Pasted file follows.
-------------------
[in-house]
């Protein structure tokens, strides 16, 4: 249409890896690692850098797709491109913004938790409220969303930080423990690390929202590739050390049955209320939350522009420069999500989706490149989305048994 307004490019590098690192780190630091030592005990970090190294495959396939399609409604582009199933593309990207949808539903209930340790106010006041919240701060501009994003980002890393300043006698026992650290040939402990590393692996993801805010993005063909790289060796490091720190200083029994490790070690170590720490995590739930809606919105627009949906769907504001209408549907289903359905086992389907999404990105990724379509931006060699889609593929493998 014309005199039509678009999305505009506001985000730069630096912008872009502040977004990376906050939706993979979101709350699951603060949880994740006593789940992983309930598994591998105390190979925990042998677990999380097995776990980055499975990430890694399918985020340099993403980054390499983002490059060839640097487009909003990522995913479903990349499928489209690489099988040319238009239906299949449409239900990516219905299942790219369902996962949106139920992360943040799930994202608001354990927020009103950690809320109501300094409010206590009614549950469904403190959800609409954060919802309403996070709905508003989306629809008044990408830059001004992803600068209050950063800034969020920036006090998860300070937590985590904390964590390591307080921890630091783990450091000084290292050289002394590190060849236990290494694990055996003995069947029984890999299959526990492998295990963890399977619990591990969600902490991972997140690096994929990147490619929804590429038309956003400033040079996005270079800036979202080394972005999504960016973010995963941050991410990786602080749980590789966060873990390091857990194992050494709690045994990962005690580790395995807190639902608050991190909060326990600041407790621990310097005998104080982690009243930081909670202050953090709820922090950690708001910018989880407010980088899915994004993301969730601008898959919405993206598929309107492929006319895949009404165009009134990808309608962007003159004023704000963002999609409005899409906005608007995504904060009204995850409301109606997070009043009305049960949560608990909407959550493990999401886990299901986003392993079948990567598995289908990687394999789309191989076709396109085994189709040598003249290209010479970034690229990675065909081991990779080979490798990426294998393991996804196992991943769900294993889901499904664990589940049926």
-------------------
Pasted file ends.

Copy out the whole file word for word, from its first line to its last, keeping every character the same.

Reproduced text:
[in-house]
């Protein structure tokens, strides 16, 4: 249409890896690692850098797709491109913004938790409220969303930080423990690390929202590739050390049955209320939350522009420069999500989706490149989305048994 307004490019590098690192780190630091030592005990970090190294495959396939399609409604582009199933593309990207949808539903209930340790106010006041919240701060501009994003980002890393300043006698026992650290040939402990590393692996993801805010993005063909790289060796490091720190200083029994490790070690170590720490995590739930809606919105627009949906769907504001209408549907289903359905086992389907999404990105990724379509931006060699889609593929493998 014309005199039509678009999305505009506001985000730069630096912008872009502040977004990376906050939706993979979101709350699951603060949880994740006593789940992983309930598994591998105390190979925990042998677990999380097995776990980055499975990430890694399918985020340099993403980054390499983002490059060839640097487009909003990522995913479903990349499928489209690489099988040319238009239906299949449409239900990516219905299942790219369902996962949106139920992360943040799930994202608001354990927020009103950690809320109501300094409010206590009614549950469904403190959800609409954060919802309403996070709905508003989306629809008044990408830059001004992803600068209050950063800034969020920036006090998860300070937590985590904390964590390591307080921890630091783990450091000084290292050289002394590190060849236990290494694990055996003995069947029984890999299959526990492998295990963890399977619990591990969600902490991972997140690096994929990147490619929804590429038309956003400033040079996005270079800036979202080394972005999504960016973010995963941050991410990786602080749980590789966060873990390091857990194992050494709690045994990962005690580790395995807190639902608050991190909060326990600041407790621990310097005998104080982690009243930081909670202050953090709820922090950690708001910018989880407010980088899915994004993301969730601008898959919405993206598929309107492929006319895949009404165009009134990808309608962007003159004023704000963002999609409005899409906005608007995504904060009204995850409301109606997070009043009305049960949560608990909407959550493990999401886990299901986003392993079948990567598995289908990687394999789309191989076709396109085994189709040598003249290209010479970034690229990675065909081991990779080979490798990426294998393991996804196992991943769900294993889901499904664990589940049926």